Art Ezine : Minimilism

Minimalism was an art form in which the work was stripped to its barest features. It identified with Western Art following World War 11.

“Minimalist” is self-explanatory referring to a work showing only an outline. The colour was limited. The design could be simple geometric, but with no representation, symbolism or imagery.

The paintings were hard edged, forming rigid planes of colour or just one single colour. The viewer was expected to perceive a relationship between the parts within the work and the parts of the whole work. I imagine if one were confronted by a blank painted canvas, this would be somewhat difficult.

The aim was for complete simplicity. There was no sign of personal expression, hence the works’ anonymity. The viewer was supposed to experience the work more intensely, without any distractions such as composition or form. In fact the finished work merely conveyed a theory.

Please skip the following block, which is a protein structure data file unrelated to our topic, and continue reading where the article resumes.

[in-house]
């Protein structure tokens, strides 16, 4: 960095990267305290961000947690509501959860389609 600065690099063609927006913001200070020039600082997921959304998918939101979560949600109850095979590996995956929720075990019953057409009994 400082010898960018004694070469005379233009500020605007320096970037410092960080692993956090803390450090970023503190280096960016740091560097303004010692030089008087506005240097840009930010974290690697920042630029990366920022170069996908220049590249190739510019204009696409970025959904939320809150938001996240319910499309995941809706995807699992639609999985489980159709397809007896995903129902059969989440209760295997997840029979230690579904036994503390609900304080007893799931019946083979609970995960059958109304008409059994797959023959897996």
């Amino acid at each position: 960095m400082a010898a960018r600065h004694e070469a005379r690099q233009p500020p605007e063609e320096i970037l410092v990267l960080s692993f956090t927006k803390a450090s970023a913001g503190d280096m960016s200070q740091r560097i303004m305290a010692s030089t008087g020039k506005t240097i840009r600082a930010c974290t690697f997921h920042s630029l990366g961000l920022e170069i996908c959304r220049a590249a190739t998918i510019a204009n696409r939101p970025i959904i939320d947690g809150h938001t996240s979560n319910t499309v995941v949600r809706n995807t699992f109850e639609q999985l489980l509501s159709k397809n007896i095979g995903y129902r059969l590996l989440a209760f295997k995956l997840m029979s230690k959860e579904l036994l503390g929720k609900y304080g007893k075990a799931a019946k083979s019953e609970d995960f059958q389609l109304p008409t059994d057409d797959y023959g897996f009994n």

Minimalist art had different phases.The forms were distilled, so that the masses could understand what they saw, and it was hoped that this would create a universal art language.

In the 1960’s another phase was that the works were completely devoid self-expression. Soon the minimilists began using rectangular and cubic images, negating all meaning, areas, and themes. Just the single canvas, blank or otherwise caught the eye. Art had abandoned nature altogether.


Margaret Houghton

Source by Margaret Houghton

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